Failure to protect

Missouri agency will release records in KC case of child locked in closet

Updated: 2014-01-10T22:22:22Z

By LAURA BAUER and JUDY L. THOMAS

The Kansas City Star

After months of refusing to release information, Missouri’s child welfare agency has agreed to turn over documents in the case of a Kansas City girl found locked in a closet.

That action, announced in an email to The Kansas City Star late Friday, reverses what appeared to be a clamping down on openness by the state that began in late June 2012 when the malnourished and dehydrated girl known as LP was rescued.

Although the agency had released information in other child tragedy cases before LP’s, officials have refused to say anything about her or how she slipped through the child-welfare cracks.

“The Department of Social Services Director has determined to release this record, and we will be sending it to you as soon as the record is prepared,” wrote Sarah Madden, the department’s special legal counsel.

A call was placed to Madden minutes after the email was received, shortly before 5 p.m. Friday, but an employee with her office said the attorney had left for the day. It remained unclear this weekend how long it would take the agency to prepare the records and make them public.

The decision by DSS to release information comes after months of requests by The Star and recent pressure from state lawmakers. Top House officials have said the agency’s refusal to release records in child tragedies contradicted the intent of a disclosure law that has been on the books for more than a decade.

In recent days, officials have expressed that to top DSS staff.

Last week, House Speaker Tim Jones, a Republican from Eureka, told The Star that Gov. Jay Nixon, a Democrat, needed to order the release of documents in recent child tragedies or expect lawmakers to take action.

Rep. Jay Barnes, chairman of the House Committee on Government Oversight and Accountability, said he spoke with DSS director Alan Freeman on Thursday and reiterated to him how vital he and Jones think it is to share information in a case of a child fatality or near fatality. Another DSS official had been scheduled to testify Monday before Barnes’ committee on an unrelated issue, and legislators had planned to ask about the agency’s failure to release records.

“We believe it’s important to release records so the public can know what happened and avoid it from happening again,” said Barnes, a Republican from Jefferson City.

Missouri’s disclosure law was passed in 2000 after the starvation and torture deaths of two Kansas City brothers at the hands of their mother. The law says that information can be released after a child has died or been seriously injured by child abuse or neglect. That decision is at the sole discretion of the DSS director after a review of whether the information could harm siblings.

In a joint investigation last month, The Star and the Springfield News-Leader found that DSS had apparently shifted its philosophy regarding the disclosure of records. After more than three years of routinely releasing information, officials for the past nine months have denied requests for documents.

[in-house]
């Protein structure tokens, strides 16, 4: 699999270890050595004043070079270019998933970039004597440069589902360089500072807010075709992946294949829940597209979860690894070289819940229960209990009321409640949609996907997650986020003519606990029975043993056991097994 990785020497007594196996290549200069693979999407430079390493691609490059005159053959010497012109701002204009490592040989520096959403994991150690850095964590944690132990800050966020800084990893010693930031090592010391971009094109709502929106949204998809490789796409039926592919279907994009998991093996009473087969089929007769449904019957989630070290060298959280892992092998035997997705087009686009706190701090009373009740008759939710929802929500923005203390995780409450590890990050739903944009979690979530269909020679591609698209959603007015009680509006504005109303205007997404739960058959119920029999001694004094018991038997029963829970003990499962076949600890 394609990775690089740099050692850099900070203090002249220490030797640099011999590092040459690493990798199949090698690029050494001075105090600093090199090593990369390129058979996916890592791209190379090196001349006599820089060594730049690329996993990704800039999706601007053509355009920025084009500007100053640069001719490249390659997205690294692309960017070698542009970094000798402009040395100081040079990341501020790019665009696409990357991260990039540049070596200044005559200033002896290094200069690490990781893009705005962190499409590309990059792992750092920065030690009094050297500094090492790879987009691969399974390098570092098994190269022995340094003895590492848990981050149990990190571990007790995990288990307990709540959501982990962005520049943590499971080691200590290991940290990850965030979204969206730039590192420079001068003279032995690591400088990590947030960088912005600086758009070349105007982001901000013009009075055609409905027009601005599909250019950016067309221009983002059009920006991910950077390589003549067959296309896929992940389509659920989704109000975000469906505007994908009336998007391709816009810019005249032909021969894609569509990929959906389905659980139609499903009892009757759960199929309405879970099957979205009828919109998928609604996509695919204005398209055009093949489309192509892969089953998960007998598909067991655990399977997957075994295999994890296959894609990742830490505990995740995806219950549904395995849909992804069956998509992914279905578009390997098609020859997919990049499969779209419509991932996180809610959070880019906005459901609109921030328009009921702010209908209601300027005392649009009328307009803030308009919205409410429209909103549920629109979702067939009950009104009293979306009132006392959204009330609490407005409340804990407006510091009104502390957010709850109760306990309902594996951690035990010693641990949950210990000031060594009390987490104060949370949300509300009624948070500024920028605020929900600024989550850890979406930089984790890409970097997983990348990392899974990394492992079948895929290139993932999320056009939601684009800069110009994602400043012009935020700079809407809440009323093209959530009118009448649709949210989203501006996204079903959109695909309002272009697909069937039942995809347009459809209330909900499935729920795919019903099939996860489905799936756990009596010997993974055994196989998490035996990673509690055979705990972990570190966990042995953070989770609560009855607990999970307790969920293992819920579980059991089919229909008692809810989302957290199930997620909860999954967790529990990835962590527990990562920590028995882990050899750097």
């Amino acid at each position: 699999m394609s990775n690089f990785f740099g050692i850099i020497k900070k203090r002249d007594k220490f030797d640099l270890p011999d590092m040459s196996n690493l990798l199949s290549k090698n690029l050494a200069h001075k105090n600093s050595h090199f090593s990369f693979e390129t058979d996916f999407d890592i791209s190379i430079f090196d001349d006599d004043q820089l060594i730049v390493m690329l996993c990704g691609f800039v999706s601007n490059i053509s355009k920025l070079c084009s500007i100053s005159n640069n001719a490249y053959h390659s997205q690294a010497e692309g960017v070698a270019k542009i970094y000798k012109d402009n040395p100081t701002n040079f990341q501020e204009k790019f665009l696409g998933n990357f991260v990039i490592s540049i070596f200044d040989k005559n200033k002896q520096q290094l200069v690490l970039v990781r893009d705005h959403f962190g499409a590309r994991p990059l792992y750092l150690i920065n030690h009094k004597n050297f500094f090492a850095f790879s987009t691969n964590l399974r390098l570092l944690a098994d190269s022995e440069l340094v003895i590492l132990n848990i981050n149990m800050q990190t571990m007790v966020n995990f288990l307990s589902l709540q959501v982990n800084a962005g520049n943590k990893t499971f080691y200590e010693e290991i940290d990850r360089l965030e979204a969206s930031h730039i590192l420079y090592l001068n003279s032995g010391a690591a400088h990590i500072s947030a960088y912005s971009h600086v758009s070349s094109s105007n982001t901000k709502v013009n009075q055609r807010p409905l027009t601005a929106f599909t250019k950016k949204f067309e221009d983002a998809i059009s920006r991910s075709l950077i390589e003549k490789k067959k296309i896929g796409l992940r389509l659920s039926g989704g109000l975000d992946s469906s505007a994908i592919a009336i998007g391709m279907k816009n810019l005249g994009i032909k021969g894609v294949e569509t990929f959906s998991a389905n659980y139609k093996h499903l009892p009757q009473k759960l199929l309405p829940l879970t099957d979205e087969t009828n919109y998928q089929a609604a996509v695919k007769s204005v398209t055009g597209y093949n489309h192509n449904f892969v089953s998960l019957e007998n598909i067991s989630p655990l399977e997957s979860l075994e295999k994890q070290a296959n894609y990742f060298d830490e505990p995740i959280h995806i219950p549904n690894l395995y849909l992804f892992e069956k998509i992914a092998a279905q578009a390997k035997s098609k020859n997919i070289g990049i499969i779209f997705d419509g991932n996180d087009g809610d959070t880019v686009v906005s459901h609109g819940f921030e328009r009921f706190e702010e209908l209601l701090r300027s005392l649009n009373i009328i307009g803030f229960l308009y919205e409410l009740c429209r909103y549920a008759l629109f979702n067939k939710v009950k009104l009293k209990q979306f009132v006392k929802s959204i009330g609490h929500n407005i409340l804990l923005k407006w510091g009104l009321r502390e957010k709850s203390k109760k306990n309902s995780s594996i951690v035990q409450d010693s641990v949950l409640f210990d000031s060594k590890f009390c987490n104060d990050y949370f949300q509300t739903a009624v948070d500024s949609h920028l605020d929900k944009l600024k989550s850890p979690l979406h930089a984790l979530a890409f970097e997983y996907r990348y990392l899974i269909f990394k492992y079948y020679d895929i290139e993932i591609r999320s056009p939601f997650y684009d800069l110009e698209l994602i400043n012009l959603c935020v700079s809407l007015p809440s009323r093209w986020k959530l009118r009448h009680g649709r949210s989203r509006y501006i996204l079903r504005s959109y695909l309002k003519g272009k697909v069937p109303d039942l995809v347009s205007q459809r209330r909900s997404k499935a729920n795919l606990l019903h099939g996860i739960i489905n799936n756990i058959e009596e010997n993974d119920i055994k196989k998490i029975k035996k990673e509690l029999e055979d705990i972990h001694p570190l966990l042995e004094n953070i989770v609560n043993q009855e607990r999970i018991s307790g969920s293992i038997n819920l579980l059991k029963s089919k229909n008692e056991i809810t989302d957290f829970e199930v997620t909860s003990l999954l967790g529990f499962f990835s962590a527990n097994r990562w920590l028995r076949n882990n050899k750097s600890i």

The change started after June 22, when then-10-year-old LP was found locked in a dark closet amid her own urine and feces. She weighed just 32 pounds. LP had been placed under state supervision in 2006 and was returned to her mother the next year.

Documents requested by the newspapers showed that since 2009, news organizations across the state had requested information in 22 child fatalities or near fatalities.

The state approved the release of information in 16 cases, and kept two under consideration. But in four other cases, including the one involving LP and three that occurred after hers, the DSS director refused to release any information.

Initially, an agency spokeswoman said state law prohibited her and others from saying anything about LP — not even confirming whether the agency had ever come into contact with the child.

When reminded that Missouri law allows the agency’s director to release information when a child dies or is seriously injured, the spokeswoman, Rebecca Woelfel, responded: “This matter is now in the hands of the criminal justice system. We will reserve any further comments until the conclusion of that process.”

Agency officials later said they were not releasing records because “our priority is to ensure that we do not hinder the criminal justice process.”

Jones said Saturday he was pleased by the action of DSS, but “we need to continue to push for an enhanced level of transparency and accountability … especially in cases that involve the well being and safety of our young people.”

Nixon said earlier this month that he was not aware of “any significant policy changes” regarding the release of child welfare records. He referred questions to his staff, but the staff members did not respond.

Meanwhile, LP’s mother, Jacole Prince, is facing criminal prosecution on three felony counts. On Friday, Prince’s attorney and an assistant Jackson County prosecutor met in judge’s chambers, then in a court hearing, and briefly discussed a deposition that prosecutors plan to take of LP. Prince’s next hearing is scheduled for May 10.

Deciding to release the records is a step in the right direction, said Debby Howland, chairwoman of the Kansas City Child Abuse Roundtable Coalition.

“In this case, record review would be helpful in identifying what mistakes were made, if any, so they don’t happen again,” she said late Friday. “I would see these cases as learning opportunities.”

To reach Laura Bauer, call 816-234-4944 or send email to lbauer@kcstar.com. To reach Judy L. Thomas, call 816-234-4334 or send email to jthomas@kcstar.com.

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